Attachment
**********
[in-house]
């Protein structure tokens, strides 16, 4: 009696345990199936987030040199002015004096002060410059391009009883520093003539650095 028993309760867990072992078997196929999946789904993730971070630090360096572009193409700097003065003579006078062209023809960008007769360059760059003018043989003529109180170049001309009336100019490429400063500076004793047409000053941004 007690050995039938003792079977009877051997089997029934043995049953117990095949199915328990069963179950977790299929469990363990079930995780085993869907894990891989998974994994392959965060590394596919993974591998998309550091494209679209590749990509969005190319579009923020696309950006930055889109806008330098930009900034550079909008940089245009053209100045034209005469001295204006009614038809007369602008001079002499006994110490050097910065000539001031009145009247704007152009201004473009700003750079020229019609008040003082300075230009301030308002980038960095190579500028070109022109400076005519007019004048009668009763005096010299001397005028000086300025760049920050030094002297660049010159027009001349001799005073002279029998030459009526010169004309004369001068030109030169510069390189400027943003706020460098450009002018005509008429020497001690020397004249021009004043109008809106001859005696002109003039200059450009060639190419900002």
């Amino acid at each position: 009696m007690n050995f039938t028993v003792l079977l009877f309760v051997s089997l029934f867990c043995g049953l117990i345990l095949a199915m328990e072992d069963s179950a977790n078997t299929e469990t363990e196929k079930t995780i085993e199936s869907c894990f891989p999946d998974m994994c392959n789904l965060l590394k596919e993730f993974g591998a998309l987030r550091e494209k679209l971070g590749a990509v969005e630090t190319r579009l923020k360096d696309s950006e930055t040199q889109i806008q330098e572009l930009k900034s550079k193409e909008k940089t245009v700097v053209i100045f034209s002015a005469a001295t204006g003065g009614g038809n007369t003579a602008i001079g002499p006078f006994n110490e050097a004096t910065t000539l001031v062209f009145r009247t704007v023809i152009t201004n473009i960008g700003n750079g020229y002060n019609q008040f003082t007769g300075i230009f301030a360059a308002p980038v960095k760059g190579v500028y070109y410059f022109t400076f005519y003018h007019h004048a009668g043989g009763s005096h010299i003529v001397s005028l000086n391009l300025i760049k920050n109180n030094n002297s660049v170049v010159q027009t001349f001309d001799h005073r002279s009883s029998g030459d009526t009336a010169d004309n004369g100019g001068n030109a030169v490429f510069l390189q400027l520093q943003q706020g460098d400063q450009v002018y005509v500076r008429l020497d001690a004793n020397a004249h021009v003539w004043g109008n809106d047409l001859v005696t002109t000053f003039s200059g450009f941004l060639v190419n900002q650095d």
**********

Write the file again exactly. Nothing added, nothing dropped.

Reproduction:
[in-house]
């Protein structure tokens, strides 16, 4: 009696345990199936987030040199002015004096002060410059391009009883520093003539650095 028993309760867990072992078997196929999946789904993730971070630090360096572009193409700097003065003579006078062209023809960008007769360059760059003018043989003529109180170049001309009336100019490429400063500076004793047409000053941004 007690050995039938003792079977009877051997089997029934043995049953117990095949199915328990069963179950977790299929469990363990079930995780085993869907894990891989998974994994392959965060590394596919993974591998998309550091494209679209590749990509969005190319579009923020696309950006930055889109806008330098930009900034550079909008940089245009053209100045034209005469001295204006009614038809007369602008001079002499006994110490050097910065000539001031009145009247704007152009201004473009700003750079020229019609008040003082300075230009301030308002980038960095190579500028070109022109400076005519007019004048009668009763005096010299001397005028000086300025760049920050030094002297660049010159027009001349001799005073002279029998030459009526010169004309004369001068030109030169510069390189400027943003706020460098450009002018005509008429020497001690020397004249021009004043109008809106001859005696002109003039200059450009060639190419900002």
């Amino acid at each position: 009696m007690n050995f039938t028993v003792l079977l009877f309760v051997s089997l029934f867990c043995g049953l117990i345990l095949a199915m328990e072992d069963s179950a977790n078997t299929e469990t363990e196929k079930t995780i085993e199936s869907c894990f891989p999946d998974m994994c392959n789904l965060l590394k596919e993730f993974g591998a998309l987030r550091e494209k679209l971070g590749a990509v969005e630090t190319r579009l923020k360096d696309s950006e930055t040199q889109i806008q330098e572009l930009k900034s550079k193409e909008k940089t245009v700097v053209i100045f034209s002015a005469a001295t204006g003065g009614g038809n007369t003579a602008i001079g002499p006078f006994n110490e050097a004096t910065t000539l001031v062209f009145r009247t704007v023809i152009t201004n473009i960008g700003n750079g020229y002060n019609q008040f003082t007769g300075i230009f301030a360059a308002p980038v960095k760059g190579v500028y070109y410059f022109t400076f005519y003018h007019h004048a009668g043989g009763s005096h010299i003529v001397s005028l000086n391009l300025i760049k920050n109180n030094n002297s660049v170049v010159q027009t001349f001309d001799h005073r002279s009883s029998g030459d009526t009336a010169d004309n004369g100019g001068n030109a030169v490429f510069l390189q400027l520093q943003q706020g460098d400063q450009v002018y005509v500076r008429l020497d001690a004793n020397a004249h021009v003539w004043g109008n809106d047409l001859v005696t002109t000053f003039s200059g450009f941004l060639v190419n900002q650095d």